There is a derivation of relativistic action that treats space and time symetricaly which is just playing arround with the square of kinetic energy in the non-relativistic action and plugging in speed of light. Nothing more! Just by rewriting this we get relativistic action, and mathematics of it are clear. But how did relativity actually enter this? Through the speed of light?

Here you can see what I mean

Reference: A. Zee, QFT in a Nutshell.


1 Answer 1

  1. For a clean derivation, it is easier to go the other way: Start with the relativistic action $$S_0~=~-E_0\Delta\tau,\qquad E_0~:=~m_0c^2.\tag{1}$$ Eq. (1) itself is severely restricted by

    • (i) dimensional arguments,

    • (ii) relativistic invariance, i.e. it must be a function of proper time $\Delta\tau$, rest/invariant mass $m_0$, and the speed of light $c$; and

    • (iii) it must reproduce the geodesic equation.

  2. We can not take the non-relativistic limit $c\to\infty$ directly because of the rest energy (1) becomes infinite. However we can add a constant to the Lagrangian without affecting the EOM. So consider instead the equivalent action (without manifest relativistic symmetry) $$\begin{align} \underbrace{S}_{\text{non-rel.}}~=~&\int_{t_i}^{t_f}\! dt~L~=~ \underbrace{S_0}_{\text{rel.}} + \underbrace{E_0\Delta t}_{\text{const.}}\cr ~\stackrel{(1)}{=}~& E_0(\Delta t-\Delta\tau) ,\end{align} \tag{2}$$ up to boundary terms.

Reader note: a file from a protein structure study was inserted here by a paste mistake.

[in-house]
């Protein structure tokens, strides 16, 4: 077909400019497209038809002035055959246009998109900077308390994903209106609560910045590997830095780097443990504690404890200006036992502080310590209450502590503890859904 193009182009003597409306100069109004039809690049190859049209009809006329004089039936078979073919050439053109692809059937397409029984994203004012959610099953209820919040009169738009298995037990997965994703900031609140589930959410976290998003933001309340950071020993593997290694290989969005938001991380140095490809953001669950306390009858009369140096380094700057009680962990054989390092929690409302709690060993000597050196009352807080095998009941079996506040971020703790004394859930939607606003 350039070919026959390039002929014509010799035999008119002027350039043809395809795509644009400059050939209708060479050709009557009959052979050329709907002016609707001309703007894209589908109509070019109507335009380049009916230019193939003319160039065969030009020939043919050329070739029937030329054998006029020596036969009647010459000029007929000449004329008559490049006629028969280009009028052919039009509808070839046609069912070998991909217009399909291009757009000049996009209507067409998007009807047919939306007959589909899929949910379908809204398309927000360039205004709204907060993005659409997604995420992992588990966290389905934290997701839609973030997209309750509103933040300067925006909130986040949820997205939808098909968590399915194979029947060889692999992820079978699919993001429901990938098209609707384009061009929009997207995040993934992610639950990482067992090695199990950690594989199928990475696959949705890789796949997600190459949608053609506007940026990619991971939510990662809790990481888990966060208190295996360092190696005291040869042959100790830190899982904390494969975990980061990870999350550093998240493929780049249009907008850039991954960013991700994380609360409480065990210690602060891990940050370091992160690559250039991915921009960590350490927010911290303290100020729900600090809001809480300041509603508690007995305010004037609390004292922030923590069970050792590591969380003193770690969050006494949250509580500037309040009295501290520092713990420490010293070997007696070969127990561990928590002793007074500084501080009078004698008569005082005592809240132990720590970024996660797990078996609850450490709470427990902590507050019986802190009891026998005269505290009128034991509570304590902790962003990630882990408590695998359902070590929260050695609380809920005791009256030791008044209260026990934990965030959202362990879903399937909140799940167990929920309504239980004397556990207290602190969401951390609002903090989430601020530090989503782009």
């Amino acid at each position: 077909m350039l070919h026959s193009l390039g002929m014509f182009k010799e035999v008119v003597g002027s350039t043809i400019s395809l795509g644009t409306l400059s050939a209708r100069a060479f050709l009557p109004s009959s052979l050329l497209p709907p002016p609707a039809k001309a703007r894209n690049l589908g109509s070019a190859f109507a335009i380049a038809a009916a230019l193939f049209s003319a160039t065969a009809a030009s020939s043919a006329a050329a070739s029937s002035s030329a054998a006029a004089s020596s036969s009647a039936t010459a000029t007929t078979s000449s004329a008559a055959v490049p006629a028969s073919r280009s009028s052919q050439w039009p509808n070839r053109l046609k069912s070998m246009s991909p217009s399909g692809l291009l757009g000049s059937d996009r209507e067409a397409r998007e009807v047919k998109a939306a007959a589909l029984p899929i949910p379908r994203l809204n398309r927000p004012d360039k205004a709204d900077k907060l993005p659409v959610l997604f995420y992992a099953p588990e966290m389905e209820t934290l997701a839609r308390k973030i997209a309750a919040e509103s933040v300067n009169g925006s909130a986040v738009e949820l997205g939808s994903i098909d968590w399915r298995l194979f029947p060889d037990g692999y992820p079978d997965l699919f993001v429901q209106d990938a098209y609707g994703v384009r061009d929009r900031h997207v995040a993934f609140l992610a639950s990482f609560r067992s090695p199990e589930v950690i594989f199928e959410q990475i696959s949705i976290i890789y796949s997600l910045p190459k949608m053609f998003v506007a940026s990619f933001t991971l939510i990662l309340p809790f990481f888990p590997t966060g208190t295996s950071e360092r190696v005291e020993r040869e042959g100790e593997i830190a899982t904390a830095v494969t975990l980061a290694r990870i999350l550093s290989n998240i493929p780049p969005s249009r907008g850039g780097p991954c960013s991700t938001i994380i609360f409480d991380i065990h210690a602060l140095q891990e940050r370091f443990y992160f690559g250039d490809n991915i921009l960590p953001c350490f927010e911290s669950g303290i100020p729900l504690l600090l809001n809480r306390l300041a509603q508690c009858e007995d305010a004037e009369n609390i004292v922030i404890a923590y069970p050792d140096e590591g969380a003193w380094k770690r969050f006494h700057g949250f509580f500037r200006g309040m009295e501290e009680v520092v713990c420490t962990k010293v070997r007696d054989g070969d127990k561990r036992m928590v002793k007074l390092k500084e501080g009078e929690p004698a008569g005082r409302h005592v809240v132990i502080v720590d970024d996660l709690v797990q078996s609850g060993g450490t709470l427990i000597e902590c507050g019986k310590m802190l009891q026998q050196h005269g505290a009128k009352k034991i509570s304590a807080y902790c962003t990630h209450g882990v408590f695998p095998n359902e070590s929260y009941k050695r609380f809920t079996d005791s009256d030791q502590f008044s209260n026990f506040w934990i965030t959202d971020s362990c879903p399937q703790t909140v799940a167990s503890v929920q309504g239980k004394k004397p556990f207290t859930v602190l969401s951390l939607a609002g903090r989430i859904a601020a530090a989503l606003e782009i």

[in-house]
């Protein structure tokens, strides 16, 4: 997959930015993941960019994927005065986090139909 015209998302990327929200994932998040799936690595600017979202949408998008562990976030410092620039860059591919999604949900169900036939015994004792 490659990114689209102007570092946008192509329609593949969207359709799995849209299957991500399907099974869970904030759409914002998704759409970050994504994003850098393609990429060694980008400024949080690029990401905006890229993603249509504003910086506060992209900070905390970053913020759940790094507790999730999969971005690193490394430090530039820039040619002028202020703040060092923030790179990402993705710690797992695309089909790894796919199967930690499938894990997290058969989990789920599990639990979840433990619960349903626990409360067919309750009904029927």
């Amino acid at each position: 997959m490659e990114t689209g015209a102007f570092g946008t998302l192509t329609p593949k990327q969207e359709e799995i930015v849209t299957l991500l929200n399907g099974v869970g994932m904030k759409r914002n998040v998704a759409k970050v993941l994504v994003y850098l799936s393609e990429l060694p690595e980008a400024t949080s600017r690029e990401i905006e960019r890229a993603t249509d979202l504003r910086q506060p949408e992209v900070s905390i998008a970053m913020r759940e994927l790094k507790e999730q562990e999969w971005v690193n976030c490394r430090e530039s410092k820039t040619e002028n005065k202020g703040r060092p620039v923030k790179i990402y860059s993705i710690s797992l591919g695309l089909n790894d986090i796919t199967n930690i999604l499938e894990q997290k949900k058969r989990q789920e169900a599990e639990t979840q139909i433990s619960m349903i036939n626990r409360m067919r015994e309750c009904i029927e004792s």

3. After this shift, we can now consistently take the non-relativistic limit $c\to\infty$ and derive the well-known formula for the non-relativistic kinetic energy $$\begin{align} L~\stackrel{(2)}{=}~E_0(1-\gamma^{-1})~=~&\frac{1}{2}m_0{\bf v}^2+{\cal O}(c^{-2}), \cr \gamma ~:=~&\frac{1}{\sqrt{1-\frac{{\bf v}^2}{c^2}}}. \end{align}\tag{3}$$


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